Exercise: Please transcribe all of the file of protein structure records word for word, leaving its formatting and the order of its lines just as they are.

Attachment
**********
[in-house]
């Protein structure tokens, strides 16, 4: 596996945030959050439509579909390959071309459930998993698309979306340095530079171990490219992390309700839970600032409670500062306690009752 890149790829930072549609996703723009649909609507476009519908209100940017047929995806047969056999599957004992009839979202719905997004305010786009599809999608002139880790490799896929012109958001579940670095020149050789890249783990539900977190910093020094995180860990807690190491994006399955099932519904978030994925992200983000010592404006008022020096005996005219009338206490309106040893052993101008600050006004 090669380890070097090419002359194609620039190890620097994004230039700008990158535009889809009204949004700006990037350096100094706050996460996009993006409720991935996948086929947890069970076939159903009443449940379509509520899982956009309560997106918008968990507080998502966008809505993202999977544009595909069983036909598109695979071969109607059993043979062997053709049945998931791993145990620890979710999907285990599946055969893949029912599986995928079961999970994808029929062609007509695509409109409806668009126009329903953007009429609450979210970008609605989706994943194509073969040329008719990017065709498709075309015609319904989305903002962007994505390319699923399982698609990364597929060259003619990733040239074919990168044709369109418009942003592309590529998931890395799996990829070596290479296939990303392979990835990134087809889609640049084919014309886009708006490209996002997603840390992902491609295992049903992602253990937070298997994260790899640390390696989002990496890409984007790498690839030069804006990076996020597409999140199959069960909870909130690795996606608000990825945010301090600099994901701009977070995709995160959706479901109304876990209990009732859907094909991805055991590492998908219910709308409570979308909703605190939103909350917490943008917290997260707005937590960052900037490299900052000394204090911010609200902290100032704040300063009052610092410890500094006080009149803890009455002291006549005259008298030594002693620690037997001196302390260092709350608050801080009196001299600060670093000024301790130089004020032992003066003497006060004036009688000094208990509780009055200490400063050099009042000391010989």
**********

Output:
[in-house]
């Protein structure tokens, strides 16, 4: 596996945030959050439509579909390959071309459930998993698309979306340095530079171990490219992390309700839970600032409670500062306690009752 890149790829930072549609996703723009649909609507476009519908209100940017047929995806047969056999599957004992009839979202719905997004305010786009599809999608002139880790490799896929012109958001579940670095020149050789890249783990539900977190910093020094995180860990807690190491994006399955099932519904978030994925992200983000010592404006008022020096005996005219009338206490309106040893052993101008600050006004 090669380890070097090419002359194609620039190890620097994004230039700008990158535009889809009204949004700006990037350096100094706050996460996009993006409720991935996948086929947890069970076939159903009443449940379509509520899982956009309560997106918008968990507080998502966008809505993202999977544009595909069983036909598109695979071969109607059993043979062997053709049945998931791993145990620890979710999907285990599946055969893949029912599986995928079961999970994808029929062609007509695509409109409806668009126009329903953007009429609450979210970008609605989706994943194509073969040329008719990017065709498709075309015609319904989305903002962007994505390319699923399982698609990364597929060259003619990733040239074919990168044709369109418009942003592309590529998931890395799996990829070596290479296939990303392979990835990134087809889609640049084919014309886009708006490209996002997603840390992902491609295992049903992602253990937070298997994260790899640390390696989002990496890409984007790498690839030069804006990076996020597409999140199959069960909870909130690795996606608000990825945010301090600099994901701009977070995709995160959706479901109304876990209990009732859907094909991805055991590492998908219910709308409570979308909703605190939103909350917490943008917290997260707005937590960052900037490299900052000394204090911010609200902290100032704040300063009052610092410890500094006080009149803890009455002291006549005259008298030594002693620690037997001196302390260092709350608050801080009196001299600060670093000024301790130089004020032992003066003497006060004036009688000094208990509780009055200490400063050099009042000391010989």